Check out the photo. Investigators say the gunman used his car to block the back exit of the center and then entered in the front of the building, where he shot two receptionists.
One was killed. The other pretended to be dead and called 911.
According to police, the gunman then went into a classroom and opened fire again.
Up to 60 people are trapped in the building, dozens hide in the basement boiler room throughout the ordeal.
Who was the gunman? Tonight we have new details as police search his home. We'll have latest information for you.
Also tonight, President Obama and the First Lady continue their European tour. They're visiting France and Germany for a NATO summit. Mr. Obama spoke at a town hall meeting today. We'll have his message to the packed crowd.
Join us for these stories and more starting at 10pm ET.
See you then!
[cnn-photo-caption image=http://i2.cdn.turner.com/cnn/2009/images/04/03/art.bangladesh1.jpg caption="A local man buys food at a marketplace in Bangladesh."]
[cnn-photo-caption image=http://i2.cdn.turner.com/cnn/2009/images/04/03/art.nargis1.jpg caption="Because of Cyclone Nargis, a farmer in Myanmar is plowing his field weeks after the regular planting season. Natural disasters can exponentially increase the impact of the food and economic crises on the poor."]
[cnn-photo-caption image=http://i2.cdn.turner.com/cnn/2009/images/04/03/art.turkana.jpg caption="In Turkana, Kenya, a woman hoes the fields in preparation for planting. At the G-20 this week, President Obama promised to double U.S. aid for global agricultural development."]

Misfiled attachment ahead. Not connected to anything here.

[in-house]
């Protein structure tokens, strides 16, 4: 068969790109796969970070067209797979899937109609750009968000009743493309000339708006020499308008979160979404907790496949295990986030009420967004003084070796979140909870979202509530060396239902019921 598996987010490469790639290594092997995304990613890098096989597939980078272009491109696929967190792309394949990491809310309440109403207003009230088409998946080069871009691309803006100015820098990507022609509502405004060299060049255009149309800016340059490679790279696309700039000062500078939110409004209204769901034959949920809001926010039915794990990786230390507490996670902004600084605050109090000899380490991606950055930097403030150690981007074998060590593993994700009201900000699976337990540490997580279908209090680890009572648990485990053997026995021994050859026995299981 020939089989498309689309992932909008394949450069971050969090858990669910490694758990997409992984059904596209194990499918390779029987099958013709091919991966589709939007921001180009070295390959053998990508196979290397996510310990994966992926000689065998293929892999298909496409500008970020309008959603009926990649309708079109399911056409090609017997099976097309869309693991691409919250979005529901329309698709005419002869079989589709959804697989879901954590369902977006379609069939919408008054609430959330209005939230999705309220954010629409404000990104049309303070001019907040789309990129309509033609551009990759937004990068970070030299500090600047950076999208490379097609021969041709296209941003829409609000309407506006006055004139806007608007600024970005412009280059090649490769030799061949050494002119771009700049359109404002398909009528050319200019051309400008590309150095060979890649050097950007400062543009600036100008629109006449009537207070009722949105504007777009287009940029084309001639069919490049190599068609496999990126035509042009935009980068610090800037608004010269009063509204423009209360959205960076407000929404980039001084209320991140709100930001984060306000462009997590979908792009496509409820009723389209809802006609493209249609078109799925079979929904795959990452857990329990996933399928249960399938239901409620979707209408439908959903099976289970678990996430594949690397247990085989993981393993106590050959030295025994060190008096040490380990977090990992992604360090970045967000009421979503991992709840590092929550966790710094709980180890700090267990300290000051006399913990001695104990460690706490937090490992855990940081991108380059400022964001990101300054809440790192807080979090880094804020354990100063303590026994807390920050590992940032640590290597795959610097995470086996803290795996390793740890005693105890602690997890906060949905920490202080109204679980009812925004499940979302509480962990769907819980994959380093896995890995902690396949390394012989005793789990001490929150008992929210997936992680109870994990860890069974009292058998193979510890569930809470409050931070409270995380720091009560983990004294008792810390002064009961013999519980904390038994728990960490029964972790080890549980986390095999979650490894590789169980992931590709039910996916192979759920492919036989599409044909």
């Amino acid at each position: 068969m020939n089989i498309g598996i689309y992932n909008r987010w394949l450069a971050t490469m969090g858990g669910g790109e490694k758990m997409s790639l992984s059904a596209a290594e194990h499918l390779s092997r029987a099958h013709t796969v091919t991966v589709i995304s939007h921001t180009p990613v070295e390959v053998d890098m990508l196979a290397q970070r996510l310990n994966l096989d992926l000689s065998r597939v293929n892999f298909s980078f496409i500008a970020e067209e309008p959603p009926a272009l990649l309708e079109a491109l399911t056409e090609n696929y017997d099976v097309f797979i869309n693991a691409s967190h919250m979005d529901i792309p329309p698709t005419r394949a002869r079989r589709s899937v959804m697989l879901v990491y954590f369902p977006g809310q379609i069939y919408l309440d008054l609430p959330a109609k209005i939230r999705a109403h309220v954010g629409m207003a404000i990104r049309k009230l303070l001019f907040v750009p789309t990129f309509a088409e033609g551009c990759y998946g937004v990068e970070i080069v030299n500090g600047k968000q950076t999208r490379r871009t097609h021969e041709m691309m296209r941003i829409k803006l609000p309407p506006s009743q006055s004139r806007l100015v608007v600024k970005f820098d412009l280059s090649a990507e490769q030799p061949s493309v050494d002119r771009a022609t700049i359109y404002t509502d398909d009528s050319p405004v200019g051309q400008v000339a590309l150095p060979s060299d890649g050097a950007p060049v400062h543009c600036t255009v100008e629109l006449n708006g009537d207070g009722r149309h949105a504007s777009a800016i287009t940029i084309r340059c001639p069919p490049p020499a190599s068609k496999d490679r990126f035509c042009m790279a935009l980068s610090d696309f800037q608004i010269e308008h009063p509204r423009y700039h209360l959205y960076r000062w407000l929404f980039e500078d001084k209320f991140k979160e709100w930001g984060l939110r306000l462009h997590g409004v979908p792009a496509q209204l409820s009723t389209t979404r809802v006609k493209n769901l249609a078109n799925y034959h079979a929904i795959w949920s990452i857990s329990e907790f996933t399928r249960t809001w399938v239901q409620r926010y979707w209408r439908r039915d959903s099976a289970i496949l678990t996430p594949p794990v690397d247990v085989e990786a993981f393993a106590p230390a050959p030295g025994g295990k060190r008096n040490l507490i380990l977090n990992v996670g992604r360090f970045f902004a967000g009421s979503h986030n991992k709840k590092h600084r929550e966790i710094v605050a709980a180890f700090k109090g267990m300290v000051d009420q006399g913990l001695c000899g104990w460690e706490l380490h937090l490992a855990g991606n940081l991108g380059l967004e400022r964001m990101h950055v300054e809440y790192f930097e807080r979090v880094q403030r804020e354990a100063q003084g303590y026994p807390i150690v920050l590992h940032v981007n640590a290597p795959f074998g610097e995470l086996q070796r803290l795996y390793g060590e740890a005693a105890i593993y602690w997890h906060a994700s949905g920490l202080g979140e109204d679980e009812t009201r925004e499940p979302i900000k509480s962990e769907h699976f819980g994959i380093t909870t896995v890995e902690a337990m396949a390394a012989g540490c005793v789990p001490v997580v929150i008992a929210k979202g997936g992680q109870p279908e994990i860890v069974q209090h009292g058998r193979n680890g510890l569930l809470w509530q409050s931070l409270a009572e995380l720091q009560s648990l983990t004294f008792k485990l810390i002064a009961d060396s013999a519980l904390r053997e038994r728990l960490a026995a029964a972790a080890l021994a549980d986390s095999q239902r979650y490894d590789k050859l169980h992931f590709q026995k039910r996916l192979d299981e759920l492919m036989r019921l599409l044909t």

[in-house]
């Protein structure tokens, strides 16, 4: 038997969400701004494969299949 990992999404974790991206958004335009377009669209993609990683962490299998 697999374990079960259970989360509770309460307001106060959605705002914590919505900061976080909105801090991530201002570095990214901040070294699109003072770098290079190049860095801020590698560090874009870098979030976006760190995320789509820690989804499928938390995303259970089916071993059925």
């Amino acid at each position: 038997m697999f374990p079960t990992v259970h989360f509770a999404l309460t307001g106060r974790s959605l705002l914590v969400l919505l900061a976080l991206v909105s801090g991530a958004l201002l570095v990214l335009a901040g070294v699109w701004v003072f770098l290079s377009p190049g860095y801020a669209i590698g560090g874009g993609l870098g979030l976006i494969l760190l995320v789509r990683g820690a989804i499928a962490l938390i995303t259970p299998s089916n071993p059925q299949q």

The President announced his plan yesterday to double U.S. assistance for global agricultural productivity and rural development and called for a comprehensive strategy to alleviate chronic hunger. Why now - when our own nation is hurting?
As a matter of fact, the Food Action and Research Center reported yesterday that 32.2 million Americans – nearly one in 10 – received food stamps in the month of January, a record high in the United States. The report illustrates the daily economic struggles American families are facing, and when we are suffering here at home, it can often be difficult to remember the needs of those beyond our borders. In tough times, it’s tempting to take care of ourselves before we address the needs of others. But some perspective may be in order.
Since 2007, the number of hungry people worldwide has increased to nearly 1 billion – nearly one in six people. These aren’t people who will have to eat at home more or buy cheaper groceries. These are people who will lack the nutrition necessary just to maintain basic health. These are children who could suffer stunted physical development or even permanent brain damage because they didn’t get enough of the right foods in their early years.
When Americans hit hard times, services like unemployment insurance and food stamps are available to ensure that individuals’ basic needs are met. But in the poorest countries, these social programs simply don’t exist. Many families spend as much as 75 percent of their income on food. When prices for basic staples rise, many people simply don’t eat.
Program Note: In CNN's Black in America series, Soledad O'Brien examines the successes, struggles and complex issues faced by black men, women and families, 40 years after the death of the Dr. Martin Luther King Jr. Watch Eyewitness to Murder: The King Assassination this Saturday & Sunday, 8 p.m. ET